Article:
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Conscious and Unconscious Emotional Processing

Image by rudall30 via iStockPhoto

In this project, Center researchers seek to unearth how the brain processes emotions differently depending on a person’s awareness of what’s causing that emotion. These emotional stimuli can be a range of things the average person is exposed to, including facial expressions and daily situations – both positive and negative. Most of the time, these stimuli are processed by the brain even when we are not aware of them.

Previous findings suggest that being aware of where an emotion comes from may help a person regulate that emotion and decrease the impact or duration of a negative emotion. However, the neural mechanisms for how this works remain unclear.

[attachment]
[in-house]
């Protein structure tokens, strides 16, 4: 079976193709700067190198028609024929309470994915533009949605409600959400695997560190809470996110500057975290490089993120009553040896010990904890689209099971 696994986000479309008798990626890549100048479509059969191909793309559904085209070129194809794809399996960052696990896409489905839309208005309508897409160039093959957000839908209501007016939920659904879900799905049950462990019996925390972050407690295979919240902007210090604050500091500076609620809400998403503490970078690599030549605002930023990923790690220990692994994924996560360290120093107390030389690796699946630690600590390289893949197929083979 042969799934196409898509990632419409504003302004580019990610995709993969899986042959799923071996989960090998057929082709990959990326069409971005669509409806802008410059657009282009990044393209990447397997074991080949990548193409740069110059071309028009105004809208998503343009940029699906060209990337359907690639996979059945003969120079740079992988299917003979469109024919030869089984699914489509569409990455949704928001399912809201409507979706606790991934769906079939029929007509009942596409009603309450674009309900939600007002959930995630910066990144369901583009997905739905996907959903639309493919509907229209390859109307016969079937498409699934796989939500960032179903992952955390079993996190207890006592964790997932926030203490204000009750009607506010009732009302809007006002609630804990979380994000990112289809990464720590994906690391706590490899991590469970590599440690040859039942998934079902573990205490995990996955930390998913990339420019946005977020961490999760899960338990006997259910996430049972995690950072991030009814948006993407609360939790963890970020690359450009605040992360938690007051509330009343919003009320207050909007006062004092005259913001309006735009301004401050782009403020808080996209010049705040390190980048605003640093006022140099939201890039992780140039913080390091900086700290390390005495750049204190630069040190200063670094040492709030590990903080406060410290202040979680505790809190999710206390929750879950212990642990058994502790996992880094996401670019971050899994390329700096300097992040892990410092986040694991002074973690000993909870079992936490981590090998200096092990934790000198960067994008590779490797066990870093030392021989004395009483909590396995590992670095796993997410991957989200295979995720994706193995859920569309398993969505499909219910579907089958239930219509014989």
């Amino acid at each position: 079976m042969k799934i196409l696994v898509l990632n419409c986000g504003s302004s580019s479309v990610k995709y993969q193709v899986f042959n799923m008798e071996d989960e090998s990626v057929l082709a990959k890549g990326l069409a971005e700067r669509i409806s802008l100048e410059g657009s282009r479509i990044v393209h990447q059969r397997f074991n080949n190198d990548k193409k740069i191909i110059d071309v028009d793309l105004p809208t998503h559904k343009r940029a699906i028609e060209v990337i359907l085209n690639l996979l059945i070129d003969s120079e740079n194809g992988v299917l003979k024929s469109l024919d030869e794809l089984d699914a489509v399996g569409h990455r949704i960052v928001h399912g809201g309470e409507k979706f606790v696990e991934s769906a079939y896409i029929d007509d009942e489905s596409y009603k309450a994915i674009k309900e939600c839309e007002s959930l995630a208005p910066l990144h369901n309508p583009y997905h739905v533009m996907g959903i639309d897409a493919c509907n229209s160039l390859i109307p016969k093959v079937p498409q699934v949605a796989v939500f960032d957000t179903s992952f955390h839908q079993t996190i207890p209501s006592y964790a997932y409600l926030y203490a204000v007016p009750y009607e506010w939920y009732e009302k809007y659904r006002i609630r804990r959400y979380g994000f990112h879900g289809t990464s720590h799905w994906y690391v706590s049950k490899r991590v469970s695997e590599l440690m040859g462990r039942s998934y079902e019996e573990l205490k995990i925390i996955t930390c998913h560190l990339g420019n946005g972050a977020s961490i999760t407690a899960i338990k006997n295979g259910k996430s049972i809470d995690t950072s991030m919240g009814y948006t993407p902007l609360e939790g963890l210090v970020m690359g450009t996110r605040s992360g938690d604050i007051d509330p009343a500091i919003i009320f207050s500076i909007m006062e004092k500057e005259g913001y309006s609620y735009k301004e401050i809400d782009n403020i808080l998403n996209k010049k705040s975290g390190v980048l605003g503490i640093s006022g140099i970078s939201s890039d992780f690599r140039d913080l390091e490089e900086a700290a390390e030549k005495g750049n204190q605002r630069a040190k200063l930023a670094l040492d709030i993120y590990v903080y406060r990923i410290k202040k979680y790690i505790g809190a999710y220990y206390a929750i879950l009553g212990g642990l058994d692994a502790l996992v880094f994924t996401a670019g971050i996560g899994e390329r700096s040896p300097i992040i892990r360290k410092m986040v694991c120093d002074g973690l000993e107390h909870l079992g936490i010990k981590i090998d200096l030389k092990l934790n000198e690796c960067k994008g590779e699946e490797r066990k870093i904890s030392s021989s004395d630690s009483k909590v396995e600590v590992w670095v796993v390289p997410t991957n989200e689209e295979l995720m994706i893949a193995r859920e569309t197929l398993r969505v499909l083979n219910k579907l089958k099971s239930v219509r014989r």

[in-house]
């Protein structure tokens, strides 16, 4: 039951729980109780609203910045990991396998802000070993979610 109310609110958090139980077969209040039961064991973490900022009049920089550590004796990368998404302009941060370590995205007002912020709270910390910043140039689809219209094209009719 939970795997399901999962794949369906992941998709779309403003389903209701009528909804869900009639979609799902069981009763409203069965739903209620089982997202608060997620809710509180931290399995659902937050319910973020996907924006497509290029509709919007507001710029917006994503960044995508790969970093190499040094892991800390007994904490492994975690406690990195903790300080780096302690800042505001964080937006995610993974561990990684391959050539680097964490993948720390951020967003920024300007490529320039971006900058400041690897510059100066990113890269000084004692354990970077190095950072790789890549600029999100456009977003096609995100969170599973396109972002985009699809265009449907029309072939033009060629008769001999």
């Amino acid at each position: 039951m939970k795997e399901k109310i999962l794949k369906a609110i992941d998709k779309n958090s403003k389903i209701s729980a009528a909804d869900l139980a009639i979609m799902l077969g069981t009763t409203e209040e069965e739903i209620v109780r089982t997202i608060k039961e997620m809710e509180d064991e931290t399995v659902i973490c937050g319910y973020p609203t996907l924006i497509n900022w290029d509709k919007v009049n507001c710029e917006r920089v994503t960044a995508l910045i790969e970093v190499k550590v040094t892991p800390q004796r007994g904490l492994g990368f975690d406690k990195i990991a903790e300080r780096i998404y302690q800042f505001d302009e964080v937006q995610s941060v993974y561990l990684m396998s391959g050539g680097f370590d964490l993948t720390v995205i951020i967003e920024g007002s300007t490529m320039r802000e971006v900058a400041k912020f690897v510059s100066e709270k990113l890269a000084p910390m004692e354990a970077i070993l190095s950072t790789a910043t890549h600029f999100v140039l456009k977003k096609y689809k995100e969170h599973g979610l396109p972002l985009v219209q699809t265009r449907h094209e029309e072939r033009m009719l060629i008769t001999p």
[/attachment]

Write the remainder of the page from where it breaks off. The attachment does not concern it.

Center scientists predict that regions of the brain that support successful emotional regulation, such as the lateral and medial prefrontal cortex, will be particularly involved in emotional processing when individuals are aware of the emotional stimuli. Thus far, our scientists have confirmed that being aware of an emotional stimulus such as a fearful face helps individuals resist their emotional response bias when they are subsequently exposed to unrelated yet novel neutral stimuli.

The team is currently examining the neural bases of these effects and believes recording the neural circuitry involved will shed light on the nature and function of conscious awareness while also refining the design and neural targets of future therapeutic interventions to relieve suffering.

People Working on This Study

Richard J. Davidson
Founder, Center for Healthy Minds & Healthy Minds Innovations, William James & Vilas Professor of Psychology & Psychiatry
Regina Lapate
Regina Lapate
Postdoctoral Fellow, UC-Berkeley
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